News / USA

Obama 'Optimistic' Debt Reduction Can Be Achieved

President Barack Obama rolls up his sleeves during a town hall meeting to discuss reducing the national debt at Northern Virginia Community College in Annandale, Va., April 19, 2011
President Barack Obama rolls up his sleeves during a town hall meeting to discuss reducing the national debt at Northern Virginia Community College in Annandale, Va., April 19, 2011

U.S. President Barack Obama said he is "optimistic" and "hopeful" that American political leaders can reach an agreement to cut the nation's $14 trillion debt level by $4 trillion over the next decade or so.

The president, a Democrat, said Tuesday that the nation needs to adopt a spending plan for the coming years that is "fair with shared sacrifices," including higher taxes for wealthy Americans. His renewed call for increased taxes is at odds with a competing budget proposal supported by opposition Republicans, but he said he believes the two parties "can come together to get this done."

Obama, speaking to college students at a school just outside Washington, acknowledged that negotiations over cutting the nation's burgeoning long-term debt "won't be easy."

But he said it is "a good sign" that leaders of both parties agree on the need to trim the country's deficit spending while reducing its long-term debt level. The president said "we need to live within our means while strengthening our future" through increased spending for clean energy programs and educational programs.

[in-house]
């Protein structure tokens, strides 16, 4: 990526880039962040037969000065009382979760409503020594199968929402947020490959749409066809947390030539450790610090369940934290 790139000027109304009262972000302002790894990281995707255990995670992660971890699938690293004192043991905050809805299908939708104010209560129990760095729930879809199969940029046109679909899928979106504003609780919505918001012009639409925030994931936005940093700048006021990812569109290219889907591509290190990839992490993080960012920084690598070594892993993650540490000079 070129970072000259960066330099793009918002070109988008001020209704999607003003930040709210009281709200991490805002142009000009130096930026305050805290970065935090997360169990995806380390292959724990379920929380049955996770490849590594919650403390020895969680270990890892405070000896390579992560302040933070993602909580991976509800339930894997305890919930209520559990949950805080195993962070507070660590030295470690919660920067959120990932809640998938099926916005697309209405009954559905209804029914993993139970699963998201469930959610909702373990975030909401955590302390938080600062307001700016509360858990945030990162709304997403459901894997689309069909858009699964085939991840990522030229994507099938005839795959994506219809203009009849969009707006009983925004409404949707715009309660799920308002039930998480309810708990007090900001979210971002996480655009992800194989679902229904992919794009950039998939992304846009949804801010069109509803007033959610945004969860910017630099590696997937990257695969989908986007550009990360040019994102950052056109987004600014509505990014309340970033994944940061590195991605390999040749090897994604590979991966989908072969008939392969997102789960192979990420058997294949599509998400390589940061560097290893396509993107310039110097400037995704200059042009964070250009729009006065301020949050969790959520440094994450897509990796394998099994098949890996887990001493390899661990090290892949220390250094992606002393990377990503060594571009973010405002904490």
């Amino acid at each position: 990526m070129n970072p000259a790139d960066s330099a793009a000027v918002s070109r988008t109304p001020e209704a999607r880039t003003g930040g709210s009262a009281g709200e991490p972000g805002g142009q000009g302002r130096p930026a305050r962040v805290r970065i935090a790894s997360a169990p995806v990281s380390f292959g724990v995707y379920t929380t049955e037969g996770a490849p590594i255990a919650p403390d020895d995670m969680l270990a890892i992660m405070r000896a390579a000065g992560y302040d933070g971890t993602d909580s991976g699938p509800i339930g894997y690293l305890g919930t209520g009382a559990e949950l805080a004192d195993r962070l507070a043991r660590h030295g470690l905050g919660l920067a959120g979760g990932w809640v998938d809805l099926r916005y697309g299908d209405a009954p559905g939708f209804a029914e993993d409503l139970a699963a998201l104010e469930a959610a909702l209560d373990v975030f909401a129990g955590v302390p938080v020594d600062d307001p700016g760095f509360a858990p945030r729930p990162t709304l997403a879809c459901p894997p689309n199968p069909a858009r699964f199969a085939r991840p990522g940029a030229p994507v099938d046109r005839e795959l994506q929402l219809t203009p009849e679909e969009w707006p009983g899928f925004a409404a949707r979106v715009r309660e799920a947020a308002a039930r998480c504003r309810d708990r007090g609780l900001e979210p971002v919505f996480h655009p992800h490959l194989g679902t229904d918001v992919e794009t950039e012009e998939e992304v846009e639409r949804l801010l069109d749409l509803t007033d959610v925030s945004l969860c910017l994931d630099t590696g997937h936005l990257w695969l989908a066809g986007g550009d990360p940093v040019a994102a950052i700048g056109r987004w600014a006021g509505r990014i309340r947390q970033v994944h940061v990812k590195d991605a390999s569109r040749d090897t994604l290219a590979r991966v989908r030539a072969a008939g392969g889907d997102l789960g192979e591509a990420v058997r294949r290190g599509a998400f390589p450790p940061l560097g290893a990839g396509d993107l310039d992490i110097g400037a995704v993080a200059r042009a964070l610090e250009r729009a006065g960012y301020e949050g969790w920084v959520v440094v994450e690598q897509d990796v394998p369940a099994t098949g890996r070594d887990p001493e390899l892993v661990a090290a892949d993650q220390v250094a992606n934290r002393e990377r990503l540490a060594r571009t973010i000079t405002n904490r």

Earlier, the U.S. treasury secretary, Timothy Geithner, said there is a "broad consensus" emerging on the need for debt reduction.

Geithner told the CNBC television channel that "the chances are better today" than they have been in a long time to lock in "credible targets" for debt reduction. He said it is necessary for the debt burden to start to decline so that the country's economic long-term growth prospects improve.

Geithner said he disagreed with the Standard & Poor's downgrade on Monday of the U.S. economic outlook from "stable" to "negative." He said the U.S. is a younger country than others with the "Triple-A" credit rating and that its commitment for various social welfare programs is less than in other countries with the same top rating.

But he warned that the U.S. must act to start its debt reduction. Geithner said that continuing to borrow 40 cents of every dollar it spends is "completely unsustainable."

Congressional Republicans and the White House have proposed competing debt-reduction plans.

Republicans in the House of Representatives have approved a far-reaching 2012 budget that would cut spending by $6 trillion over the next decade, partly by revamping and trimming government spending on health care for the elderly and poor. Obama has suggested a mix of spending cuts, as well as increasing taxes on the nation's wealthy.